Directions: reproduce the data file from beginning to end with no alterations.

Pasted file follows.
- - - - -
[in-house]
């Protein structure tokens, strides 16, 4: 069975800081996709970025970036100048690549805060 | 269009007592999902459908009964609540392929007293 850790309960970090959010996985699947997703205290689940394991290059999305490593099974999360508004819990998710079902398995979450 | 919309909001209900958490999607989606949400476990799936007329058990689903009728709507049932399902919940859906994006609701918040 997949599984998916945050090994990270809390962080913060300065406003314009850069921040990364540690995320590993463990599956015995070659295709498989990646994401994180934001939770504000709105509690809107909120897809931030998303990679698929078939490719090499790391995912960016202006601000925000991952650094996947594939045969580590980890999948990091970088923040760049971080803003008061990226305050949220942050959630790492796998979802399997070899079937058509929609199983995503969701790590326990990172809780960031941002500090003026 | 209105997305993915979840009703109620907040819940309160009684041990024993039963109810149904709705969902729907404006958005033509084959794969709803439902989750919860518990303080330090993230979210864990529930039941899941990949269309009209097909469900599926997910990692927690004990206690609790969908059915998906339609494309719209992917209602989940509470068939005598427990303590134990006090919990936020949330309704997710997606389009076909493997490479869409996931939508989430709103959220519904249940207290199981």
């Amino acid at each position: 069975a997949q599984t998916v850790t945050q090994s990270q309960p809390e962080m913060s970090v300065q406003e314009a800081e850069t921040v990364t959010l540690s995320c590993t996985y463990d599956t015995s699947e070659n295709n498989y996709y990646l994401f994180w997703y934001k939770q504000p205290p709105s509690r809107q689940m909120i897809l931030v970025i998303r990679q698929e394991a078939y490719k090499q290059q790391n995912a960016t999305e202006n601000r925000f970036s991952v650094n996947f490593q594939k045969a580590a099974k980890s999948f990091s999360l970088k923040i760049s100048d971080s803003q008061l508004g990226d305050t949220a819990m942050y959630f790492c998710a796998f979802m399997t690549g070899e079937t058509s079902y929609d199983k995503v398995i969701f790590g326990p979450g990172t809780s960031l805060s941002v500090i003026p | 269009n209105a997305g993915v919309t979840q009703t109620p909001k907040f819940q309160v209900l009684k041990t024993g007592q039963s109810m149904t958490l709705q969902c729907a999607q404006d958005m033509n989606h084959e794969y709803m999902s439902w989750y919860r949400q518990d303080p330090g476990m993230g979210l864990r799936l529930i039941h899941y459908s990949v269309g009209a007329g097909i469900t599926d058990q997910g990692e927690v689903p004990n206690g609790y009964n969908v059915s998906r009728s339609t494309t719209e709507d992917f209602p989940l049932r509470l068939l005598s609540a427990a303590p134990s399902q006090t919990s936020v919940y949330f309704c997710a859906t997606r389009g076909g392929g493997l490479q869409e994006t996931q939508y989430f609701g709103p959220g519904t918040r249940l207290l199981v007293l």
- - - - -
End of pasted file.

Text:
[in-house]
């Protein structure tokens, strides 16, 4: 069975800081996709970025970036100048690549805060 | 269009007592999902459908009964609540392929007293 850790309960970090959010996985699947997703205290689940394991290059999305490593099974999360508004819990998710079902398995979450 | 919309909001209900958490999607989606949400476990799936007329058990689903009728709507049932399902919940859906994006609701918040 997949599984998916945050090994990270809390962080913060300065406003314009850069921040990364540690995320590993463990599956015995070659295709498989990646994401994180934001939770504000709105509690809107909120897809931030998303990679698929078939490719090499790391995912960016202006601000925000991952650094996947594939045969580590980890999948990091970088923040760049971080803003008061990226305050949220942050959630790492796998979802399997070899079937058509929609199983995503969701790590326990990172809780960031941002500090003026 | 209105997305993915979840009703109620907040819940309160009684041990024993039963109810149904709705969902729907404006958005033509084959794969709803439902989750919860518990303080330090993230979210864990529930039941899941990949269309009209097909469900599926997910990692927690004990206690609790969908059915998906339609494309719209992917209602989940509470068939005598427990303590134990006090919990936020949330309704997710997606389009076909493997490479869409996931939508989430709103959220519904249940207290199981």
């Amino acid at each position: 069975a997949q599984t998916v850790t945050q090994s990270q309960p809390e962080m913060s970090v300065q406003e314009a800081e850069t921040v990364t959010l540690s995320c590993t996985y463990d599956t015995s699947e070659n295709n498989y996709y990646l994401f994180w997703y934001k939770q504000p205290p709105s509690r809107q689940m909120i897809l931030v970025i998303r990679q698929e394991a078939y490719k090499q290059q790391n995912a960016t999305e202006n601000r925000f970036s991952v650094n996947f490593q594939k045969a580590a099974k980890s999948f990091s999360l970088k923040i760049s100048d971080s803003q008061l508004g990226d305050t949220a819990m942050y959630f790492c998710a796998f979802m399997t690549g070899e079937t058509s079902y929609d199983k995503v398995i969701f790590g326990p979450g990172t809780s960031l805060s941002v500090i003026p | 269009n209105a997305g993915v919309t979840q009703t109620p909001k907040f819940q309160v209900l009684k041990t024993g007592q039963s109810m149904t958490l709705q969902c729907a999607q404006d958005m033509n989606h084959e794969y709803m999902s439902w989750y919860r949400q518990d303080p330090g476990m993230g979210l864990r799936l529930i039941h899941y459908s990949v269309g009209a007329g097909i469900t599926d058990q997910g990692e927690v689903p004990n206690g609790y009964n969908v059915s998906r009728s339609t494309t719209e709507d992917f209602p989940l049932r509470l068939l005598s609540a427990a303590p134990s399902q006090t919990s936020v919940y949330f309704c997710a859906t997606r389009g076909g392929g493997l490479q869409e994006t996931q939508y989430f609701g709103p959220g519904t918040r249940l207290l199981v007293l």